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Context of 'June 15, 1964: Supreme Court Applies ‘One Person, One Vote’ to Legislative Bodies'

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In a landmark ruling, the US Supreme Court, in the case of Baker v. Carr, finds that courts can order state legislatures to redraw district boundaries to ensure citizens’ political rights. The case pertains directly to Tennessee, which still uses 60-year-old district boundaries that give minorities less representation than would be the case if districts were redrawn to more equally represent populations. Hence, Tennessee has an outsized white majority in its state legislature. The Court rules that courts can order such districts to be redrawn. The ruling is a major advancement for minority voting rights. [American Civil Liberties Union, 2012]

Entity Tags: US Supreme Court

Timeline Tags: Civil Liberties

The US Supreme Court, in the case of Gray v. Sanders, rules that Georgia’s “county unit” system of voting is unconstitutional, and codifies the concept of “one person, one vote.” Georgia’s “county unit” voting system is unfairly weighed to maximize votes from largely white rural areas and to dilute votes from urban districts with larger minority populations. Georgia voter James Sanders brought a suit challenging the system; his suit named James H. Gray, the chairman of the State Executive Committee of the Democratic Party, as one of the defendants. The Court agreed to hear this case though it had refused to hear previous challenges to the “county unit” system in the past. The Court rules 8-1 that the system violates the Fourteenth Amendment, which grants equal protection under the law. In the majority opinion, Justice William O. Douglas writes, “The conception of political equality from the Declaration of Independence, to Lincoln’s Gettysburg Address, to the Fifteenth, Seventeenth, and Nineteenth Amendments can mean only one thing—one person, one vote.” The lone dissenter, Justice John Marshall Harlan II, says the case should be sent back to lower courts for retrial. [American Civil Liberties Union, 2012]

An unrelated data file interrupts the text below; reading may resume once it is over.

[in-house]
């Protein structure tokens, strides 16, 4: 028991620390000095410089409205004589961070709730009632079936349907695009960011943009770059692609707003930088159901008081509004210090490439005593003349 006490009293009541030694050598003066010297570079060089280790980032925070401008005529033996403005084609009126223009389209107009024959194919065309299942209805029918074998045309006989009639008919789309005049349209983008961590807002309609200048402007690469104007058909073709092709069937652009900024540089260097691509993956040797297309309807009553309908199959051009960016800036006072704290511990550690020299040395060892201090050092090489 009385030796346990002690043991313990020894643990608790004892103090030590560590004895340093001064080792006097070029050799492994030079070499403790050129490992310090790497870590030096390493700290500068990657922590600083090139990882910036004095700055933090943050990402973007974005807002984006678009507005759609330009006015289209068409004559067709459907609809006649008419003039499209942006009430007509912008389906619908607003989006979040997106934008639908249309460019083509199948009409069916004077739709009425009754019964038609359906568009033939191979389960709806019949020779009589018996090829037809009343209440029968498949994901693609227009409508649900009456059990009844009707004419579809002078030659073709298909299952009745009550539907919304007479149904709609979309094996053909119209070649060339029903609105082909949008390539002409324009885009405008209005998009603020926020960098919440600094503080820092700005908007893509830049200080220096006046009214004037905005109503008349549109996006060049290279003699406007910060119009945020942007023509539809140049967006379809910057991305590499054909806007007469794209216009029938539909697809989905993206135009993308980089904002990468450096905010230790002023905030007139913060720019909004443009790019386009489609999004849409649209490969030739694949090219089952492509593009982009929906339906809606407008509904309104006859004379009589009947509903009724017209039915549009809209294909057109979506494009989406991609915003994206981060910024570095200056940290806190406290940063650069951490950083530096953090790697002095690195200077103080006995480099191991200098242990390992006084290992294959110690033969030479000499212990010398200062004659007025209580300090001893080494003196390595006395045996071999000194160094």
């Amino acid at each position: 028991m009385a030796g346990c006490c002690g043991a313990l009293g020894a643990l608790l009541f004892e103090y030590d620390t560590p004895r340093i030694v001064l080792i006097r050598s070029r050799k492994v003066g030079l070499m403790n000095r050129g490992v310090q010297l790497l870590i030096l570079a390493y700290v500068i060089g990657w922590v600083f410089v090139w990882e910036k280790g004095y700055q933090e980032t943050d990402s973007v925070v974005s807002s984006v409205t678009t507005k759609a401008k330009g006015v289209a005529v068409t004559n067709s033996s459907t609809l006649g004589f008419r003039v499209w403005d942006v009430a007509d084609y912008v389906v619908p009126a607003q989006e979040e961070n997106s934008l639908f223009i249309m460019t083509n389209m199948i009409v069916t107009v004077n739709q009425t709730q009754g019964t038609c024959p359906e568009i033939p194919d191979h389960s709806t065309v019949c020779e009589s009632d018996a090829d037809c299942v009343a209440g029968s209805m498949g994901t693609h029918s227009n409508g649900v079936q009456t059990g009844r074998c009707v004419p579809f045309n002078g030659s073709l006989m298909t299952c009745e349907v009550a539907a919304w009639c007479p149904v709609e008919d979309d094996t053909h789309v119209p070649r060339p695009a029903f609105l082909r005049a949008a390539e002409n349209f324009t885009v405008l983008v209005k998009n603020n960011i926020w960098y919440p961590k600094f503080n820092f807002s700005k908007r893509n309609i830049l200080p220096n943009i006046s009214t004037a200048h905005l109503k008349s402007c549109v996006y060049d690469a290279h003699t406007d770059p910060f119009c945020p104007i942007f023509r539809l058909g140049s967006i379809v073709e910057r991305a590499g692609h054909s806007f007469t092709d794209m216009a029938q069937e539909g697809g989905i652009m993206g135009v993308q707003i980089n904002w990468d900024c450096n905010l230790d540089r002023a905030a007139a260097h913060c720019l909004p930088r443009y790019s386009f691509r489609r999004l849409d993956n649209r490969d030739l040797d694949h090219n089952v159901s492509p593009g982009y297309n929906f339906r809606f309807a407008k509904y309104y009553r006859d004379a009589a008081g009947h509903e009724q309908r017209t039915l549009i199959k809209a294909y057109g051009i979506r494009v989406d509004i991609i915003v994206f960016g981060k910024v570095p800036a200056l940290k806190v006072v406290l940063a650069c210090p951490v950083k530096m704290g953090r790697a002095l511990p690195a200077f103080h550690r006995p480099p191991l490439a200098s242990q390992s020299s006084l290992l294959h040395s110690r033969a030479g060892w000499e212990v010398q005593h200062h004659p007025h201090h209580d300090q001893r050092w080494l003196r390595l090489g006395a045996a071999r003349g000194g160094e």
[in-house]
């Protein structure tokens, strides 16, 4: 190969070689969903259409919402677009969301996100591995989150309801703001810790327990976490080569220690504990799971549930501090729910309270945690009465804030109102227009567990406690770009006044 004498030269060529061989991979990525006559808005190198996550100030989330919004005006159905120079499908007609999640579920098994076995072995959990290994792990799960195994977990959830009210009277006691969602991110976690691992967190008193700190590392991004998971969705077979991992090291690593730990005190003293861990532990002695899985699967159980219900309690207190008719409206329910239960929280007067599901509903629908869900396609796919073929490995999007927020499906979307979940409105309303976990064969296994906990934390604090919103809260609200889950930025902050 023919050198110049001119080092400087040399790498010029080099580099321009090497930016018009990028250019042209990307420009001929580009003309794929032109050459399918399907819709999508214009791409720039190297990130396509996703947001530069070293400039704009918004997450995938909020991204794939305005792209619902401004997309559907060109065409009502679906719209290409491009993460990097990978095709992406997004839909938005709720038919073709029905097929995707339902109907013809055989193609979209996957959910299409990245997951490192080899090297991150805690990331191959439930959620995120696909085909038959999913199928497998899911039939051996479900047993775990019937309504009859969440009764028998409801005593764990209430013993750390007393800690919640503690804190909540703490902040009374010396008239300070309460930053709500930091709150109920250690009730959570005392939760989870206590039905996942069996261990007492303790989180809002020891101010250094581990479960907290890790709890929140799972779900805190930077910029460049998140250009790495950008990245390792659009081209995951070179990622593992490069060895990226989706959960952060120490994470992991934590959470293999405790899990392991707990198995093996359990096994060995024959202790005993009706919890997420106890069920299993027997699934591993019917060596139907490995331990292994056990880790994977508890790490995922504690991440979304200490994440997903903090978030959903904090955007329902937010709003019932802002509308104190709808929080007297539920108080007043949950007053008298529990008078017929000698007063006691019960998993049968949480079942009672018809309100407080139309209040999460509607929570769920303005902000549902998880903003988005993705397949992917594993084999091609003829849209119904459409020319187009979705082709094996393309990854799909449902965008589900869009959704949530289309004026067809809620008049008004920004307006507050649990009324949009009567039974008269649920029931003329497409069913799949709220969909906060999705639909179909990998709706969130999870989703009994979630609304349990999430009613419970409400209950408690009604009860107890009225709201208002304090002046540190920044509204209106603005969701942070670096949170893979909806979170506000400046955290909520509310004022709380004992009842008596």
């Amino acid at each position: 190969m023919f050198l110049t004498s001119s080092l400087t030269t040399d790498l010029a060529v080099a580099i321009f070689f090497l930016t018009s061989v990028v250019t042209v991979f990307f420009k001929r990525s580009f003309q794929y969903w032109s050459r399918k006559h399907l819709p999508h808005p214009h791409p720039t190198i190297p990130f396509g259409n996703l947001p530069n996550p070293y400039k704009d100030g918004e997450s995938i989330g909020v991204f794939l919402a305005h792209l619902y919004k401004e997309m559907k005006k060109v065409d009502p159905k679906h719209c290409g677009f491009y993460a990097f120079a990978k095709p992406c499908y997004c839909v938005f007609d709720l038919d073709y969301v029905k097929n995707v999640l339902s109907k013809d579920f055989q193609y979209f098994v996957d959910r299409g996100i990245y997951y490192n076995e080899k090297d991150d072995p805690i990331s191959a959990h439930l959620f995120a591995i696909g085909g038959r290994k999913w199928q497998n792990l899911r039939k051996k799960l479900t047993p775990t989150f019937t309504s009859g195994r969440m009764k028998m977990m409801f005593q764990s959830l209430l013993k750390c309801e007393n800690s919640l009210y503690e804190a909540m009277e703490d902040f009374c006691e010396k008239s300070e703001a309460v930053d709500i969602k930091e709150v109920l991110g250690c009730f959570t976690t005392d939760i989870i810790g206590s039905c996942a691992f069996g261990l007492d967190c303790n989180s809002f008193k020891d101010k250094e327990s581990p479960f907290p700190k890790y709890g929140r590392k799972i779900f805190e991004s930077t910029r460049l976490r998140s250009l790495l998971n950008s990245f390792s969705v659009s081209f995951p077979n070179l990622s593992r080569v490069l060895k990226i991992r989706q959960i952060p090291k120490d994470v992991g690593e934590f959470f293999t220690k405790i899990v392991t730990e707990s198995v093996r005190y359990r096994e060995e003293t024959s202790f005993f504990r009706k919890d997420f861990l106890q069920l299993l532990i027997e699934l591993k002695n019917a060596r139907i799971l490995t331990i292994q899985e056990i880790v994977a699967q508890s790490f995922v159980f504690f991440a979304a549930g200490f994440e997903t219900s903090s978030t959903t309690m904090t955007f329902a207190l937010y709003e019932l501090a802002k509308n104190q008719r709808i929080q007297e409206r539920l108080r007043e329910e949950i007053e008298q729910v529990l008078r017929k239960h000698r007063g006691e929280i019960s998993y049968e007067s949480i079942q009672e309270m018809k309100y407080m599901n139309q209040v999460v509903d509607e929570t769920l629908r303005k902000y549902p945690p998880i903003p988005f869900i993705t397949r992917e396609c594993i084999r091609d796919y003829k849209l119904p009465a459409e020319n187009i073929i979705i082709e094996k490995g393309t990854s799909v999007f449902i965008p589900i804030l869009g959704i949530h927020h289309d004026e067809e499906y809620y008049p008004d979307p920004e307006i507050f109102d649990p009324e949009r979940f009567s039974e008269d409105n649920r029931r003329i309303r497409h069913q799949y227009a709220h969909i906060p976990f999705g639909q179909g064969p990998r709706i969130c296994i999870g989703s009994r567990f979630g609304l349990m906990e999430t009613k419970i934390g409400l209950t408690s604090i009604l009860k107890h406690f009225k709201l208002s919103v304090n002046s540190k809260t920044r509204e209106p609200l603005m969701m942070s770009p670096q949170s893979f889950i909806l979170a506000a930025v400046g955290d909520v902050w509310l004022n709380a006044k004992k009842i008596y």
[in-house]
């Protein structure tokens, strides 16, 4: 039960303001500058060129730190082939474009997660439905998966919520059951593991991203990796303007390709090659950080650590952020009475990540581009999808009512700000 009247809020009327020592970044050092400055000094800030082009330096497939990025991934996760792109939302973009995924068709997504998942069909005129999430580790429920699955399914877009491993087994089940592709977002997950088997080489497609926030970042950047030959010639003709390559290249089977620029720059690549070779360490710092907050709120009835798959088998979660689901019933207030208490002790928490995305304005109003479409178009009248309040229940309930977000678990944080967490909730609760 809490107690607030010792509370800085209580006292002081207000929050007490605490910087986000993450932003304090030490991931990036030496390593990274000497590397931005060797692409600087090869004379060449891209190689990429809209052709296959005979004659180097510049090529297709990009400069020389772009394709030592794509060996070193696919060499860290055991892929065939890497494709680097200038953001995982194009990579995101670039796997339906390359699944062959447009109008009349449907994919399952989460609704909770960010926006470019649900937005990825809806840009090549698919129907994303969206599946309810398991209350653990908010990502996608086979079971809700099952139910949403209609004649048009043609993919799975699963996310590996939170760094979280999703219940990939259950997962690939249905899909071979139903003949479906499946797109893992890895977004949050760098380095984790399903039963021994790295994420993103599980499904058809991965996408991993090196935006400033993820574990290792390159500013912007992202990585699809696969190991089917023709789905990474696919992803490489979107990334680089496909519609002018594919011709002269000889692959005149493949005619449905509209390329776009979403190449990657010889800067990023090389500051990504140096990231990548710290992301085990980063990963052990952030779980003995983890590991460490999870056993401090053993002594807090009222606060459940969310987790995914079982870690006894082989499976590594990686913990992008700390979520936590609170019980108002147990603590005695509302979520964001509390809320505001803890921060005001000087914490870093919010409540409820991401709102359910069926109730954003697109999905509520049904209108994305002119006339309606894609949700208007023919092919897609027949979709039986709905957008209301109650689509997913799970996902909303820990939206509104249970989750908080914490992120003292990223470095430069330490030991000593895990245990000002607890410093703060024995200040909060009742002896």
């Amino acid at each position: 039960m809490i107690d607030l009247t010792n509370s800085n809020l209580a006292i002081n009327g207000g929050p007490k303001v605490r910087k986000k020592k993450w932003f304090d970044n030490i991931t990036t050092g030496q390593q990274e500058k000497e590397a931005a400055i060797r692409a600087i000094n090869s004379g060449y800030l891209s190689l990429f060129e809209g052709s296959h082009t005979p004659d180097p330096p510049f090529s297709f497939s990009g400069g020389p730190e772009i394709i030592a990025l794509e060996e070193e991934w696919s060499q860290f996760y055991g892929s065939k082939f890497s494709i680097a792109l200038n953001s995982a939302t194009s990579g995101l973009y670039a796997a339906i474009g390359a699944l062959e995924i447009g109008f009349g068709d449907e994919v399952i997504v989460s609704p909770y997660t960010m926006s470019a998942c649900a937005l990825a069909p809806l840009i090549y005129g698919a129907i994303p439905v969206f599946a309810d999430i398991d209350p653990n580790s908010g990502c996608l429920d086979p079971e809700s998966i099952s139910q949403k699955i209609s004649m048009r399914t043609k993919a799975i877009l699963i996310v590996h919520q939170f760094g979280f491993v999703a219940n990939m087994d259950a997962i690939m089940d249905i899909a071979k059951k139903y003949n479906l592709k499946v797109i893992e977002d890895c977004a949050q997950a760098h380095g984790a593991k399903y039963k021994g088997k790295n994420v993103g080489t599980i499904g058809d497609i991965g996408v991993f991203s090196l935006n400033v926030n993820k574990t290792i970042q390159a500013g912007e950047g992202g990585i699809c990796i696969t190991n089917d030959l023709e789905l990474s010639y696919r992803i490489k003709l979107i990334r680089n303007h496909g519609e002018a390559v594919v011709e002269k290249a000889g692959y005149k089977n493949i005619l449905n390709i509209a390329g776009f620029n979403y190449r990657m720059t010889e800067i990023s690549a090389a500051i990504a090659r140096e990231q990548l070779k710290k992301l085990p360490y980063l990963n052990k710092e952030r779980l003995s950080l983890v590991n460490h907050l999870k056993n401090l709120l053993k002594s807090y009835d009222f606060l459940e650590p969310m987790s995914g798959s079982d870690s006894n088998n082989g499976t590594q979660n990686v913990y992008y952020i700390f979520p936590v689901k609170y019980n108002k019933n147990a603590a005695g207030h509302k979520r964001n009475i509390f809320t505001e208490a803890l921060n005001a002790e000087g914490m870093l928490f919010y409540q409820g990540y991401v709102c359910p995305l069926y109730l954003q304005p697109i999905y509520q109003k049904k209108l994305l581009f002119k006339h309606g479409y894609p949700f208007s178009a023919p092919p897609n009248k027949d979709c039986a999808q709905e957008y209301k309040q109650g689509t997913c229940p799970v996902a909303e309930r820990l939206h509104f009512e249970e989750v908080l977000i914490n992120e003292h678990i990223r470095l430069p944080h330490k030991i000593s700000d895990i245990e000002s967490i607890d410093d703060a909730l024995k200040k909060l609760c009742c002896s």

Entity Tags: William O. Douglas, James H. Gray, James Sanders, US Supreme Court, John Marshall Harlan II

Timeline Tags: Civil Liberties

The US Supreme Court applies the concept of “one person, one vote” (see March 18, 1963) to legislative bodies. The Court, ruling in Reynolds v. Sims, forces Alabama to redraw legislative boundaries that had remained unchanged since 1900 (see March 26, 1962). The Court rules that “the right to exercise the franchise in a free and unimpaired manner is preservative of other basic civil and political rights,” finding that Alabama’s legislative boundaries unfairly underrepresented minority voters. [American Civil Liberties Union, 2012]

Entity Tags: US Supreme Court

Timeline Tags: Civil Liberties

In a 5-4 vote, the US Supreme Court upholds its 1973 Roe v. Wade ruling (see January 22, 1973), and forbids states from banning abortions. However, by a 7-2 vote, the Court says states may raise new obstacles for women seeking to end their pregnancies. [CBS News, 4/19/2007]

Entity Tags: US Supreme Court

Timeline Tags: US Health Care

The Supreme Court refuses to hear a petition to reopen the 1953 state secrets case US v Reynolds (see February 26, 2003). It issues a one-sentence ruling: “The motion for leave to file a writ of error coram nobis is denied.” Plaintiff Judy Palya Loether says: “Maybe the law isn’t about right or wrong. The concept that the government lied to the Supreme Court (see February 2000) seemed to me a terrible thing to do. It appears that the justices were not as appalled as I was.” Further attempts to reopen the case in lower courts will also fail. [Siegel, 2008, pp. 267-298]

Entity Tags: US Supreme Court, Judy Palya Loether

Timeline Tags: Civil Liberties

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